“Ouch!” That was how I discovered I had a pear tree. Well, that’s how I discovered I had a pear tree that had actual pears on it.
When we bought our home, I was delighted to have so many trees on our property. I like trees. Sure, they’re a pain to mow around, but I love them. Our property had several ornamental pear trees, if they produced anything, it was a tiny inedible fruit that was perfect for birds.
This one particular tree in the backyard didn’t even produce these in the 4 previous years we had lived at our home. Then one morning in June I was mowing around this tree and forgot to duck. My head brushed against a branch and I was showered with 3 or 4 baby pears hitting my noggin.
We were delighted to know we had a fruit tree that would actually produce fruit! That summer we got a nice little harvest of pears, so sweet and juicy. We decided then and there to plant some more fruit trees.
But good fruit takes time. You don’t plant an orchard expecting a bumper crop in just a few months. It takes a long time for a tree to produce much, and patience is a must. I doubt the previous owners, who planted this pear tree, ever got to sample its fruit. But we’re thankful they planted a sapling that we can now enjoy the fruit thereof.
Earlier this week, I posted about the choice between fruitfulness and faithfulness. This is a continuation of that thought, if you will.
Jesus used a lot of agricultural parables in his teaching, something most of his audience could relate to. In Luke 13:18-19, He said,
He said therefore, “What is the kingdom of God like? And to what shall I compare it? It is like a grain of mustard seed that a man took and sowed in his garden, and it grew and became a tree, and the birds of the air made nests in its branches.”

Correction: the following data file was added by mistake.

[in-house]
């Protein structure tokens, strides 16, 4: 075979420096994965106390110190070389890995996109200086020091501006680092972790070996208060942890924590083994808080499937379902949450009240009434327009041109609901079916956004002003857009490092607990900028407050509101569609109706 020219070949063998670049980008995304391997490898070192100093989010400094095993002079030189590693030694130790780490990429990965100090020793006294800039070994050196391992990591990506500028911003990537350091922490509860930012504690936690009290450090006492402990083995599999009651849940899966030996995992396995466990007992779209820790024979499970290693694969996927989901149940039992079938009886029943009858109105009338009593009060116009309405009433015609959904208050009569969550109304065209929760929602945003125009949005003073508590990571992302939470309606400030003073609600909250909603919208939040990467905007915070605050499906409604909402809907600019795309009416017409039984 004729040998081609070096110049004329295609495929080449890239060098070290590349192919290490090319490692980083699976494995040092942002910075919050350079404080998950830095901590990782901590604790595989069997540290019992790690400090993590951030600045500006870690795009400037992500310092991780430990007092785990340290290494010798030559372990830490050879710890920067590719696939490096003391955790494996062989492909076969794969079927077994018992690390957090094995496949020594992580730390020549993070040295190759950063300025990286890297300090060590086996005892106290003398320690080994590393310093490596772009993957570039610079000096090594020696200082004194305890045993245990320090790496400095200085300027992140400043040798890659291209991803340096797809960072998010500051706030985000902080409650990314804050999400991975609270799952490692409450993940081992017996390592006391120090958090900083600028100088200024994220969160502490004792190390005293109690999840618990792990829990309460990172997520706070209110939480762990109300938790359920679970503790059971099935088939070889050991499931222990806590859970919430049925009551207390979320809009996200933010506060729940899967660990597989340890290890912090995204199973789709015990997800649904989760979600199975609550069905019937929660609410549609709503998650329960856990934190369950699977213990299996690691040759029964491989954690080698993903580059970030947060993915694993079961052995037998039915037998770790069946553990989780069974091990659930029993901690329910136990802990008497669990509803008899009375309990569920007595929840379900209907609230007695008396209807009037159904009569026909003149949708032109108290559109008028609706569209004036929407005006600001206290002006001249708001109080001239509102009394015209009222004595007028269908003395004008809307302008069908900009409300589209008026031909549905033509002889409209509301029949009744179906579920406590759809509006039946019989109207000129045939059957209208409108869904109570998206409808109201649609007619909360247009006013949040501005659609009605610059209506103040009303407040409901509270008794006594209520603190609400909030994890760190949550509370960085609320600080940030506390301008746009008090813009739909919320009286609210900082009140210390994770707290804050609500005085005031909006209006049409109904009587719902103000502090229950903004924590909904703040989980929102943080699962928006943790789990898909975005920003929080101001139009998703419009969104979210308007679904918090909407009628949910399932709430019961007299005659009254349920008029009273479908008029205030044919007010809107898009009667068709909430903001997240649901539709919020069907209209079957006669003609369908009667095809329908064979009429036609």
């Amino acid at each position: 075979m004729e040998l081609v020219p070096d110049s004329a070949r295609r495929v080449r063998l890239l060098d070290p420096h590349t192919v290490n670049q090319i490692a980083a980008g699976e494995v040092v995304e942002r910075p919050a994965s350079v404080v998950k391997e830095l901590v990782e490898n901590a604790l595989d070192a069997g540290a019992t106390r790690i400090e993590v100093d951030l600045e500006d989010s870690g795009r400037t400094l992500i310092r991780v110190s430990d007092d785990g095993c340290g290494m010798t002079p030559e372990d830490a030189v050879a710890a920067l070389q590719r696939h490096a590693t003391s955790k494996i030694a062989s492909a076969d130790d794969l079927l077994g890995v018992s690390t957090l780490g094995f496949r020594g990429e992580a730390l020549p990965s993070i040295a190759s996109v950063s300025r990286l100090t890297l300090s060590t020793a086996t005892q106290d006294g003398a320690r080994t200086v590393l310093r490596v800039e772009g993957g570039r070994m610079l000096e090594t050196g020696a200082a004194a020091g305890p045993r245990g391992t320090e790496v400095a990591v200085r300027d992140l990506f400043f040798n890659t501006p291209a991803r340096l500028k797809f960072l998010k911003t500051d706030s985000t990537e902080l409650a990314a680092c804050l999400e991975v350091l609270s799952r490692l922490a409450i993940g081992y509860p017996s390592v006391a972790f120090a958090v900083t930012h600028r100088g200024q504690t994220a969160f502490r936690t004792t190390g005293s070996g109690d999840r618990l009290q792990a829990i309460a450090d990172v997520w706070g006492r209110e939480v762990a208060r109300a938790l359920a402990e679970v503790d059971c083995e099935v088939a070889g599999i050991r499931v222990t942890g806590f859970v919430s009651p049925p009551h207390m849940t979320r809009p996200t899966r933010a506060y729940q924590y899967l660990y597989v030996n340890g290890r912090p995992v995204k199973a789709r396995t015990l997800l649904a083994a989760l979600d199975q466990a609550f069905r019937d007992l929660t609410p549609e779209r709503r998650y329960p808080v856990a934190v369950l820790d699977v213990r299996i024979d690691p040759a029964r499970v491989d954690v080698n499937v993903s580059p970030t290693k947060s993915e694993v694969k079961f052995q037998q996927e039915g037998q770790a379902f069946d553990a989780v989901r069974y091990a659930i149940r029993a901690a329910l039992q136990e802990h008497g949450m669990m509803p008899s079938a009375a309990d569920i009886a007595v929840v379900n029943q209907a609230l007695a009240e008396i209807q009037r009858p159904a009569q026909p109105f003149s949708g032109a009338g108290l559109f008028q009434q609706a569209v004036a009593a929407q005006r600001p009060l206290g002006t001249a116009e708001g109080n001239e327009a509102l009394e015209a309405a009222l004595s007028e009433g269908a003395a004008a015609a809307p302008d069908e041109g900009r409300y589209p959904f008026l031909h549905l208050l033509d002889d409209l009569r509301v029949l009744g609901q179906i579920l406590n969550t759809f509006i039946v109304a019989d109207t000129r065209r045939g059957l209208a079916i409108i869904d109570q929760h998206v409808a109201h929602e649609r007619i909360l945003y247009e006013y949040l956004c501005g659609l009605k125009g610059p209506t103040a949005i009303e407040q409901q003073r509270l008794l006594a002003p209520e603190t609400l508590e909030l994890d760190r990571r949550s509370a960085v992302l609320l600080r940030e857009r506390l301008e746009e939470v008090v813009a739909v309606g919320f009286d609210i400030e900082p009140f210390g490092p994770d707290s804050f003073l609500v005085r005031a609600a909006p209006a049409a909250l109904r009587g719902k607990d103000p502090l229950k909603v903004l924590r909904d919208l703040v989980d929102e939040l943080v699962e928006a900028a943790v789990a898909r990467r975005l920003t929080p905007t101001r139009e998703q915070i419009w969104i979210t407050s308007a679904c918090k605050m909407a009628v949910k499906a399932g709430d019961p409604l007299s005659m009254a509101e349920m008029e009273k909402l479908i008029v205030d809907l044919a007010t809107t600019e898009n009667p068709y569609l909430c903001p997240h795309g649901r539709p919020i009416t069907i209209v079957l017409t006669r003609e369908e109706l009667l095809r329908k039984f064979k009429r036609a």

Now, if you’ve read the Gospels, you’re familiar with the idea of faith the size of a mustard seed, a tiny seed that produces a large shrub or tree. In this instance, Jesus uses the mustard seed to illustrate the Kingdom of God. A quick study of this passage will lead you to the conclusion that Jesus’s teaching, which seemed insignificant to Jews seeking a political revolution, would lead to a surprisingly large change.
But I don’t know that this is the only application. I think there is some personal application here as well. If we compare this mustard seed the the mustard seed of faith, we see that a little faith can lead to a major impact.
Mustard seeds can be tiny. Imagine trying to plant these suckers. I’d probably lose half of them. But they can develop into quite the plant. Faith is like that. Many times when a person comes to faith in Christ, the change, the difference, may seem tiny, even insignificant.
Sometimes as people of faith, we can get upset, angry even, with a new believer’s seeming lack of fruit. Don’t get me wrong, there should be fruit, just don’t expect a lot of it. Our sanctification and spiritual maturity aren’t instantaneous. In fact, in the parable of the soils in Mark 4, Jesus warns about those who immediately receive the Word with joy and spring up quickly. He says that because they have no root, they wither and die.
You see, when most seeds begin to sprout, they first send roots down into the soil to get nutrients and to find stability. This is what Paul is telling us in Colossians 2:6-7 which says:
6 Therefore, as you received Christ Jesus the Lord, so walk in him, 7 rooted and built up in him and established in the faith, just as you were taught, abounding in thanksgiving.
If a tree or bush as a solid root system, it can grow and weather just about any storm.
Over time, with a solid root system, the mustard plant will grow strong and big. It’s the same with a Christ follower. As we draw strength from God’s Word and have both a vibrant prayer life and walk with the Holy Spirit, we grow. We begin to bear fruit. It may seem little at first, just a bloom here, a bud there. But given time, consistency will lead to a bigger and bigger impact.
Eventually, this plant that was barely producing fruit will be able not only to produce fruit, but able to have a significant impact on the world around it. Nests for birds, a place of rest for the traveler, a whole ecosystem impacted.
As we grow in Christ, we will impact the world around us in ways we never thought possible. But it takes times. Good fruit always takes time to develop. The spiritual fruit of our lives, made possible only by the work of the Holy Spirit in us, will grow exponentially. All coming from a little seed of faith. So don’t be discouraged with the lack of spiritual growth in your life or the lives of others. Pray for a work of the Holy Spirit and for consistency. After all, fruit takes time.